The Audit Commission has detailed a series of measures to keep down its costs. They include job cuts, reduced staff expenses and the scrapping of bonuses for directors in a move which the Commission says is in keeping with ‘the national mood of seeking best value for the public purse’.
The Commission’s board agreed to scrap a Directors’ Bonuses scheme for top managers as Commissioners were told about other steps which have been taken in the last year, including shedding 89 posts, equivalent to a 4.3 per cent cut in staffing.
The annual pay bill has been reduced by two million pounds, savings are being made in staff mileage through greater use of video conferencing and public transport and savings of seven million pounds will be made over the next nine years by re-letting a third of the Commission’s London floor-space. The Commission has also begun giving fee rebates to councils and other bodies to help them cope with new financial reporting standards.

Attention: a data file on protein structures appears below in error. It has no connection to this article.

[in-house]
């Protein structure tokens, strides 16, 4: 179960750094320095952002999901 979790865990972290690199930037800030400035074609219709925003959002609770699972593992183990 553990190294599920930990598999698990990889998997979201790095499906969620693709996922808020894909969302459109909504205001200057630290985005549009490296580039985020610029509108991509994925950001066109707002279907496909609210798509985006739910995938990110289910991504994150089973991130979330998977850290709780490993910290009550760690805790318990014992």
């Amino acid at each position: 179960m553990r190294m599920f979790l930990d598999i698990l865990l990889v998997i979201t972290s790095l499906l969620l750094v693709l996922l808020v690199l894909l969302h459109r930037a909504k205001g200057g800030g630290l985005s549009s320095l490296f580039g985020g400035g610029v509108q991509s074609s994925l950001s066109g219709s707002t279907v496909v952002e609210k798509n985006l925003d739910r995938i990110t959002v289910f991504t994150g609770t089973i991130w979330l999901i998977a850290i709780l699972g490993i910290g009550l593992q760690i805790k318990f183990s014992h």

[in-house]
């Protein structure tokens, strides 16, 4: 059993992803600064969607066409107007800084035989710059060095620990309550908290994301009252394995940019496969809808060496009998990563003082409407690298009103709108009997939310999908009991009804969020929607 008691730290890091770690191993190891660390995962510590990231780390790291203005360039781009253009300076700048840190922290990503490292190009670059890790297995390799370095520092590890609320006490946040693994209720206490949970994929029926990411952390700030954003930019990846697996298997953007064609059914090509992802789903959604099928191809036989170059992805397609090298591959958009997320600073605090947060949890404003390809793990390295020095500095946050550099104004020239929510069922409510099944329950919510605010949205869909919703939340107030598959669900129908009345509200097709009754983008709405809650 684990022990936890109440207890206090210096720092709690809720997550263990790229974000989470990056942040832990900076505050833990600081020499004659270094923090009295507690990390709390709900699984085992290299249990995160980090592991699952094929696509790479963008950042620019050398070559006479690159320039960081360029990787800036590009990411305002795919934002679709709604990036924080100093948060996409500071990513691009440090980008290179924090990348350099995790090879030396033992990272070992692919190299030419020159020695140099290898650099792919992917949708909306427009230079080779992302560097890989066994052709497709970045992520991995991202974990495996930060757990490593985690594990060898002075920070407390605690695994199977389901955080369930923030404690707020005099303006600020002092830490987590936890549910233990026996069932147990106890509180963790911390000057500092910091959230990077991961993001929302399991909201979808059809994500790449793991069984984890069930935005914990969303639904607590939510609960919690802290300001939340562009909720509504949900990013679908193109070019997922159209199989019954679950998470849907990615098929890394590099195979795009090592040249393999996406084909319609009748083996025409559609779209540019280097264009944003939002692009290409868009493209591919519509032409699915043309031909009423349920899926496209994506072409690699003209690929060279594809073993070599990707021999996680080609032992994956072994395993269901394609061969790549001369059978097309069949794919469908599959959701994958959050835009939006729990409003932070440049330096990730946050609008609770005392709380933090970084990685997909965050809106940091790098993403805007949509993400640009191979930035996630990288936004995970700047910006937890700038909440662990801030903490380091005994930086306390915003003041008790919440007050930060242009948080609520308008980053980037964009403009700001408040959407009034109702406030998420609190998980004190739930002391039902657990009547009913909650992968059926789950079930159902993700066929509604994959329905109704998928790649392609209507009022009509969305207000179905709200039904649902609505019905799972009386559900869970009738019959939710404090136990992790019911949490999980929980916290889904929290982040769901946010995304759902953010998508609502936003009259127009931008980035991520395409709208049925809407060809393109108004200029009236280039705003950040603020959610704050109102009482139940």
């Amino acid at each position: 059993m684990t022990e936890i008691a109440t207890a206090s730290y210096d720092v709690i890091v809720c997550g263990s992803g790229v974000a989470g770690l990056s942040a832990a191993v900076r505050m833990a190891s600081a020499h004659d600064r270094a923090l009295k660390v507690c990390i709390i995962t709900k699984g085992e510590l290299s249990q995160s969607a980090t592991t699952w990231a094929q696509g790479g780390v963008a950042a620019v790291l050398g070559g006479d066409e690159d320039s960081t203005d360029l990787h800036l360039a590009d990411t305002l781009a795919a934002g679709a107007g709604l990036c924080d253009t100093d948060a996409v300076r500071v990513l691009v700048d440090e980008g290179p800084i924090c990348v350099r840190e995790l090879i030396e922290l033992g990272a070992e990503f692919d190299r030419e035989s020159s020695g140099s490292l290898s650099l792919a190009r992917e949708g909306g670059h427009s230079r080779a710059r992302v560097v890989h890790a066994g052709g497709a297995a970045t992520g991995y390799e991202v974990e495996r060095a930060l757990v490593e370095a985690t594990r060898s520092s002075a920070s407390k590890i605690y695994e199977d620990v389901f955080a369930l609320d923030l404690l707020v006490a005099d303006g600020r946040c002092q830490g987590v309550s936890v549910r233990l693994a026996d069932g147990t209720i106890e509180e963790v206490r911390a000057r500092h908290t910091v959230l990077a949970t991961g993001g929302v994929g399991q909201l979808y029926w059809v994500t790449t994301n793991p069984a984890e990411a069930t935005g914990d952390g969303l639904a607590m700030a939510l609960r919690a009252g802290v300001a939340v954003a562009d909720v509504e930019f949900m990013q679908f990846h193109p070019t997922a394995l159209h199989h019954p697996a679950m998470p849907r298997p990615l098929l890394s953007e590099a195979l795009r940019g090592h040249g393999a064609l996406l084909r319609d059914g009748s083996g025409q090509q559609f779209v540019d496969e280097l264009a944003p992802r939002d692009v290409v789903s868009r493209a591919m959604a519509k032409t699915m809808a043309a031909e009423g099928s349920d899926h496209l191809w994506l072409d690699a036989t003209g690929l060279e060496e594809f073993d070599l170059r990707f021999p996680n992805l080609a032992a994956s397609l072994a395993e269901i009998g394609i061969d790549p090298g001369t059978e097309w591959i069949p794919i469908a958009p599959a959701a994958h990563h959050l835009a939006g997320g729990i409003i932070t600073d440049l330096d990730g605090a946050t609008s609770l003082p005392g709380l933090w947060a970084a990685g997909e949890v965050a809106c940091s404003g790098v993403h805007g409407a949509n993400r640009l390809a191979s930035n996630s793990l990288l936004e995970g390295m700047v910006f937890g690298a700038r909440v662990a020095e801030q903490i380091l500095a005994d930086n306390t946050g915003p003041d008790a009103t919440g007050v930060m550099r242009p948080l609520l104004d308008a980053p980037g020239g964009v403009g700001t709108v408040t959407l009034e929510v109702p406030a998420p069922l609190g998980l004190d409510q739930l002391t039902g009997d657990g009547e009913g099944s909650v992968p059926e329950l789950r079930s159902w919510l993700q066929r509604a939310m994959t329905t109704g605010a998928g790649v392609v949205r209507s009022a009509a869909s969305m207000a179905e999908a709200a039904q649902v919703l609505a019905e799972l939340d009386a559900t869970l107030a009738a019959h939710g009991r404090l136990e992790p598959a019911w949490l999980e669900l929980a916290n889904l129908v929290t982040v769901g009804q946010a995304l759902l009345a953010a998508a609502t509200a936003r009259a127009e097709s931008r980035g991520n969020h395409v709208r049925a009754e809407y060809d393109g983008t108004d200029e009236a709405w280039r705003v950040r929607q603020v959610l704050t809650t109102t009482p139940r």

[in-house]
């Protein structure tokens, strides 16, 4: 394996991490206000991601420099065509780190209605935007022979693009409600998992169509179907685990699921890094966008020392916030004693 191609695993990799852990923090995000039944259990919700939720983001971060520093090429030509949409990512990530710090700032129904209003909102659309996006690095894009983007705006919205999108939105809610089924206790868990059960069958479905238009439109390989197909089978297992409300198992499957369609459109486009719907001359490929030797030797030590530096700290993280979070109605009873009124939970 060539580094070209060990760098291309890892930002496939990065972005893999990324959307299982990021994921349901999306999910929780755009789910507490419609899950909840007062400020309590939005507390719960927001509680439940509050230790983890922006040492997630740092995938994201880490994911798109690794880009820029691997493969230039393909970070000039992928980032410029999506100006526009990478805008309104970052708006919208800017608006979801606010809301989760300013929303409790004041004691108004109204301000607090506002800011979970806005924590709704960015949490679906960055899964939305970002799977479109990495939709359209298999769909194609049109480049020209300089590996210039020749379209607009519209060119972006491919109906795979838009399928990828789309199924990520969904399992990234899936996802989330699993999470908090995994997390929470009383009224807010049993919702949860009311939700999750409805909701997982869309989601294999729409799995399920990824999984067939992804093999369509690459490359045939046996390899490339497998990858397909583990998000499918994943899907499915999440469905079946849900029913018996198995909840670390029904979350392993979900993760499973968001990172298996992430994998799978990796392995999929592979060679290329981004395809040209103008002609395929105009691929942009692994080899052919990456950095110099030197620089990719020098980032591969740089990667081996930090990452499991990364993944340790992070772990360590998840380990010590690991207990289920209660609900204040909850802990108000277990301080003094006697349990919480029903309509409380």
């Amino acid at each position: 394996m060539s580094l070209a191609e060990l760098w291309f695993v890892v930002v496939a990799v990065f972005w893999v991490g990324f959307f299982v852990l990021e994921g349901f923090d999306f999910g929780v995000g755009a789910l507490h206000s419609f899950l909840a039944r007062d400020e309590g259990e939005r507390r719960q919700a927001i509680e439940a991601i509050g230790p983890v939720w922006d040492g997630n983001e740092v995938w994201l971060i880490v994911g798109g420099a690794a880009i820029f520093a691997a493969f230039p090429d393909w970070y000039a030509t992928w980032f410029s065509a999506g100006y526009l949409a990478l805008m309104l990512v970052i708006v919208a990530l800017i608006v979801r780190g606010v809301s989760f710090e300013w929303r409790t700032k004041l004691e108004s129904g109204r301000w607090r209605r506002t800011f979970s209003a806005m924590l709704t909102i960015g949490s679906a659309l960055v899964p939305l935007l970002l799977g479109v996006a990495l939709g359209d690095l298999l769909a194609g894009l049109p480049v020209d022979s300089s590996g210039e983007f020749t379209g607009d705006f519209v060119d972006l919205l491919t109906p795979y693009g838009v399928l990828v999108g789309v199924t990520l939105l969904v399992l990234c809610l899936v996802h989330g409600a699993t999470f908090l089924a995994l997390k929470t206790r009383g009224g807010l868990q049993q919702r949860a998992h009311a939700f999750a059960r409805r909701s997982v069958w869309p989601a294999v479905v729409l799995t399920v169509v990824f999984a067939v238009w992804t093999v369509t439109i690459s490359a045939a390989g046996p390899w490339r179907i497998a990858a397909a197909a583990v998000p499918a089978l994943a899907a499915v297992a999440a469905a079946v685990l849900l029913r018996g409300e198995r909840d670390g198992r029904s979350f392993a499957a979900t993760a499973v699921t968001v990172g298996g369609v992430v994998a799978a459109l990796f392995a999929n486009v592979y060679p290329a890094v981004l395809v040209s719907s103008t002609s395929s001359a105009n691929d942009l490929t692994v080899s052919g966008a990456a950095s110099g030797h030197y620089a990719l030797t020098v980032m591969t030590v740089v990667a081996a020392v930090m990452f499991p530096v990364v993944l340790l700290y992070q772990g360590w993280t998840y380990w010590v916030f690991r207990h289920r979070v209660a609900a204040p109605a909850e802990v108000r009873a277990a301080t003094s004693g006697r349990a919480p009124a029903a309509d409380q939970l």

Chief Executive, Steve Bundred, said: “ We fully recognise that, as a watchdog funded by the public purse, it is important for us to keep pay and bonuses under continuous and sharp scrutiny, just as we expect those we audit and inspect to do.”
Twenty five senior managers would have been eligible for average performance-related payments of £7,556 but the board agreed that the payments did not act as an incentive and decided to consolidate them into basic pay, at a net saving to the organisation. The move was recommended by the remuneration committee, chaired by businessman Raj Rajagopal. He said: “While we drive efficiency and value for money in the public sector we must also drive our own performance hard.